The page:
In the case of SWLRT, however, I believe the focus was/is on commuter access. And, that’s what I see as the boondoggle of this particular project: commuter transit/sports transit. Clearly, this line is not about leaving South Minneapolis to shop in Eden Prairie.

      [By the way, my friends had/have nothing to do with the GOP.]

  3. Submitted by Kasia McMahon on 08/19/2016 - 10:25 am.

    Minneapolis has dodged a bullet

    It was a poorly designed line that served no one purpose well and whose costs were inflating beyond reason. The route was chosen to save money because trees are cheaper to rip up than roads, but with so many engineering challenges (including an existing train that was supposed to be relocated but someone forgot to ask the train company and guess what they didn’t want to move so a tunnel would need to be built to accommodate the light rail), but maybe now we can get a route that makes sense–as in it goes through actually inhabited areas of the city.

    The only sad part is that it died not because our elected officials had any sense, but because of other political gridlock.

    I can literally feel the wind from this bullet as it whizzes by. Enjoy those trails and lakes people! Minneapolis gets to keep them!

    • Submitted by Edward Blaise on 08/19/2016 - 12:21 pm.

      Look at the illustration accompanying the article. Oh the horror! A non-polluting electric rail car crossing a creek via a bridge that spans the entire width of the cars a few times an hour. Kurt Daudt and Kenwood NIMBYs deserve one another: no interest like self interest.

      • Submitted by Larry Moran on 08/19/2016 - 01:36 pm.


        The other thing you should notice from that illustration is that nobody lives there. The density of the area through which this train runs in MPLS is very low, with a very low percentage of transit dependent riders.

        This project lacked a lot of things but one stood out for me: there was no defined way to get the people who need the train (and the potential jobs in the SW metro) both to the train and to the jobs. Without funding feeder routes (and without cannibalizing the current bus system) I found it very difficult to understand how this plan was to help people in MPLS who really need transit.

        • Submitted by Edward Blaise on 08/19/2016 - 02:18 pm.

          Nobody lives there…

          That would be news to the residents of St Louis Park, Hopkins, Minnetonka and Eden Prairie. Let’s be honest, the Blue and Green lines were more about economic development and moving folks from a loosely identified “A” to a loosely identified “B”. SWLRT is the first line that really gets at moving the folks from their suburban homes to their jobs in downtown Minneapolis. There is no perfect route and time and money are a wasting.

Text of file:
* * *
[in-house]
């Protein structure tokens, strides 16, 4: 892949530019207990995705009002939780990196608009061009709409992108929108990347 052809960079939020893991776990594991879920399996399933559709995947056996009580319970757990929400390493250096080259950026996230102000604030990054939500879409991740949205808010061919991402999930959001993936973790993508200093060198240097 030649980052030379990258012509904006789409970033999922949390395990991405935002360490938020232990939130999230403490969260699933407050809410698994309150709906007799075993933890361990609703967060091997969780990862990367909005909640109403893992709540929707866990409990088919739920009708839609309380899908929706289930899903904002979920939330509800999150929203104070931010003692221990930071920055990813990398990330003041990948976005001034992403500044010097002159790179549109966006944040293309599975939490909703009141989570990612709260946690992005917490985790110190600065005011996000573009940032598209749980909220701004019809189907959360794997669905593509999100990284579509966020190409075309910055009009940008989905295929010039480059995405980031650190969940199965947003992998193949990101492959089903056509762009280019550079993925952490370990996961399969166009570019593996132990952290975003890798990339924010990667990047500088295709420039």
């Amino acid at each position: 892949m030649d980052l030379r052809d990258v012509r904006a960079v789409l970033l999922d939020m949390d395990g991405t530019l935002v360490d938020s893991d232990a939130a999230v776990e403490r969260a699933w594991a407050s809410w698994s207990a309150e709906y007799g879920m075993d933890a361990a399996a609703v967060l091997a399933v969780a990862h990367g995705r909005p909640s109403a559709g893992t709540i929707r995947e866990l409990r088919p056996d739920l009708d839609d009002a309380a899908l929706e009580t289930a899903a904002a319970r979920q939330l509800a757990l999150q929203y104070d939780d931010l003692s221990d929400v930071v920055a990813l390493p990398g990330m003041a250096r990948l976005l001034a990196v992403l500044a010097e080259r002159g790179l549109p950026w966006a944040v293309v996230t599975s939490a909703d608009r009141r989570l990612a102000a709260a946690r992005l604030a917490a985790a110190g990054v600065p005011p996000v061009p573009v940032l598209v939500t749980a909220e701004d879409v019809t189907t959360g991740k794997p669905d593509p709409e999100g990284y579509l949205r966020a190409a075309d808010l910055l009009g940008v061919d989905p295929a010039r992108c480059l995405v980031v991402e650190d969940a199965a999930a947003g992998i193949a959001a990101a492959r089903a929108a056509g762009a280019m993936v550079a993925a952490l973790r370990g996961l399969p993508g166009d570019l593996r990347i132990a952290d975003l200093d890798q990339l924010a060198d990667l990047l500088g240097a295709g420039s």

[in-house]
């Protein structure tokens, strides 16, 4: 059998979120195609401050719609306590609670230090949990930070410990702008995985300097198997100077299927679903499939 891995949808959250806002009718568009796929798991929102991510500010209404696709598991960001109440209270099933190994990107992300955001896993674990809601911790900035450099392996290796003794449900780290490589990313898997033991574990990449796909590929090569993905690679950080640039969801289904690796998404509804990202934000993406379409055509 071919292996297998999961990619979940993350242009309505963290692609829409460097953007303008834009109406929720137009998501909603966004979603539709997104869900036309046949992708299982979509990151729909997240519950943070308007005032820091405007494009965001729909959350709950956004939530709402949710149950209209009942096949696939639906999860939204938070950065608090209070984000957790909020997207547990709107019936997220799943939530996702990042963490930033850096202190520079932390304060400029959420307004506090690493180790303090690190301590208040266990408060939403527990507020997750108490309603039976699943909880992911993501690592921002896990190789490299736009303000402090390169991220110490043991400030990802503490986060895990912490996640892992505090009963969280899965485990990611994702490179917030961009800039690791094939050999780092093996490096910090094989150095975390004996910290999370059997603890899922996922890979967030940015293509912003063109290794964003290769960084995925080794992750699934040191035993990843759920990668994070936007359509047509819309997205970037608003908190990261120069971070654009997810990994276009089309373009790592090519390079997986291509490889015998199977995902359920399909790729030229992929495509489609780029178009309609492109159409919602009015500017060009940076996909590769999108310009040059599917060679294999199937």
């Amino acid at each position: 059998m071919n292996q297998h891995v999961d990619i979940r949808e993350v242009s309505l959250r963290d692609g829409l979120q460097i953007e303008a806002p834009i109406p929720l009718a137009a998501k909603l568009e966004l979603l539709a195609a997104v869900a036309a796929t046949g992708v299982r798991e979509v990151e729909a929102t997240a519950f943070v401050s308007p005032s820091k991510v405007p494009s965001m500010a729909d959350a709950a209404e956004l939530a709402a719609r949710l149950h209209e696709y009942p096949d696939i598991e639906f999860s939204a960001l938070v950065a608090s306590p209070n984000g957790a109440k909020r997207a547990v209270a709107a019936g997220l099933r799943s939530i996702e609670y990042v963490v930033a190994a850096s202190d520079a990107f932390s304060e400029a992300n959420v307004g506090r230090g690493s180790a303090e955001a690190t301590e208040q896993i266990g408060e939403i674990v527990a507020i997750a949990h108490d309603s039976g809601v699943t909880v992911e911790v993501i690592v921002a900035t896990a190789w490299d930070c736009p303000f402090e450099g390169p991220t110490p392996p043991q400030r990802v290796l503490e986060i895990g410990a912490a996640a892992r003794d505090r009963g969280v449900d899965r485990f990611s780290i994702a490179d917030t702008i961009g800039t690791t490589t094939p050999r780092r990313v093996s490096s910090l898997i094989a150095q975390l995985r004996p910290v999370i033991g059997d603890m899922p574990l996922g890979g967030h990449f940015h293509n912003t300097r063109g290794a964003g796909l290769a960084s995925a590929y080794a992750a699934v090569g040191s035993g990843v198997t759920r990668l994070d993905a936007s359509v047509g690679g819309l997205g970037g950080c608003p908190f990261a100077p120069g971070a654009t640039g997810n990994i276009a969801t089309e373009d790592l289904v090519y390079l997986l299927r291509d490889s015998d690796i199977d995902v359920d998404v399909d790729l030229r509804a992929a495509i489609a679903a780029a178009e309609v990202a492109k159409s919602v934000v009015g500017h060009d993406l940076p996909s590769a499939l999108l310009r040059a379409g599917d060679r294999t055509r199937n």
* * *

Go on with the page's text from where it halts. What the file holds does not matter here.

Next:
Kurt Daudt could care less about metro transportation needs: His priorities are keeping rural legislators employed and feathering his nest so that he can, as Governor, do for Minnesota all that TPAW did: NOTHING.

          • Submitted by Larry Moran on 08/19/2016 - 03:20 pm.

            Read Carefully

            My complaint about the line was in regard to MPLS (“The density of the area through which this train runs in MPLS is very low, with a very low percentage of transit dependent riders.”). And if this the “equity train” the Met Council argues that it represents then it has to work not only for SLP, Hopkins, MTKA, and EP but especially for MPLS. I’m not looking for a perfect route–I’m just looking for a route that actually moves transit dependent riders from MPLS to all those jobs in the SW metro. And if you think that this route isn’t about development you haven’t been listening to the presentations for the last nine years or you just don’t believe what the Met Council has been saying.

            • Submitted by Edward Blaise on 08/19/2016 - 10:17 pm.

              Like I said…

              The Blue and Green lines are simply not in a geographic position to have work commuting as a primary role. That is the primary role of SWLRT: lots of folks live in the suburbs and work in downtown. Sure, their are plenty of reverse commuters and economic development near station sites will occur; but, like Chicago, NY, Philadelphia, rail transit is used to solve commuting problems: get into the city in the AM and out in the PM. I hope all the Kenwood NIMBYs are pleased with their new best friend, Kurt Daudt. Sorry to say he won’t be your BFF, only for now….

              • Submitted by Jim Million on 08/20/2016 - 09:53 am.

                Silly Arguments